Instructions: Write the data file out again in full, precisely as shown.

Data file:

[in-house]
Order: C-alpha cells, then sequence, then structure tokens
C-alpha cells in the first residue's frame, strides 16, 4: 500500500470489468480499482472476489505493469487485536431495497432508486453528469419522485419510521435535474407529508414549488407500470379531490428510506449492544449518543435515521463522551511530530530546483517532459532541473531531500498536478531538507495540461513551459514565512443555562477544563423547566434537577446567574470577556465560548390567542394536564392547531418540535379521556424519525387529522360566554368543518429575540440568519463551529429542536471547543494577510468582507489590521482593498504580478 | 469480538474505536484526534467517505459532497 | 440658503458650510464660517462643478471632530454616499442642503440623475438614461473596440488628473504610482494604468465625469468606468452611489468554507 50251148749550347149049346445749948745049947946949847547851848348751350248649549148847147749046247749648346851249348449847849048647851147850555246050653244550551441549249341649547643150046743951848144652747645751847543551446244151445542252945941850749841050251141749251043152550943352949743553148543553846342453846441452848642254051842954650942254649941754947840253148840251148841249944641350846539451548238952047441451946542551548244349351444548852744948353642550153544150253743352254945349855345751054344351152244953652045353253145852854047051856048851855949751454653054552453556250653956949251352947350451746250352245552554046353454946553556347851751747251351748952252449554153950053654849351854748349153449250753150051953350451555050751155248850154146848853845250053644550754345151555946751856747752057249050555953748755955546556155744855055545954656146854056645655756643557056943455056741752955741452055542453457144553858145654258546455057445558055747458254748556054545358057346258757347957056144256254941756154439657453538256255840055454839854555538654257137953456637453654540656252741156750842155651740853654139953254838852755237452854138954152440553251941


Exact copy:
[in-house]
Order: C-alpha cells, then sequence, then structure tokens
C-alpha cells in the first residue's frame, strides 16, 4: 500500500470489468480499482472476489505493469487485536431495497432508486453528469419522485419510521435535474407529508414549488407500470379531490428510506449492544449518543435515521463522551511530530530546483517532459532541473531531500498536478531538507495540461513551459514565512443555562477544563423547566434537577446567574470577556465560548390567542394536564392547531418540535379521556424519525387529522360566554368543518429575540440568519463551529429542536471547543494577510468582507489590521482593498504580478 | 469480538474505536484526534467517505459532497 | 440658503458650510464660517462643478471632530454616499442642503440623475438614461473596440488628473504610482494604468465625469468606468452611489468554507 50251148749550347149049346445749948745049947946949847547851848348751350248649549148847147749046247749648346851249348449847849048647851147850555246050653244550551441549249341649547643150046743951848144652747645751847543551446244151445542252945941850749841050251141749251043152550943352949743553148543553846342453846441452848642254051842954650942254649941754947840253148840251148841249944641350846539451548238952047441451946542551548244349351444548852744948353642550153544150253743352254945349855345751054344351152244953652045353253145852854047051856048851855949751454653054552453556250653956949251352947350451746250352245552554046353454946553556347851751747251351748952252449554153950053654849351854748349153449250753150051953350451555050751155248850154146848853845250053644550754345151555946751856747752057249050555953748755955546556155744855055545954656146854056645655756643557056943455056741752955741452055542453457144553858145654258546455057445558055747458254748556054545358057346258757347957056144256254941756154439657453538256255840055454839854555538654257137953456637453654540656252741156750842155651740853654139953254838852755237452854138954152440553251941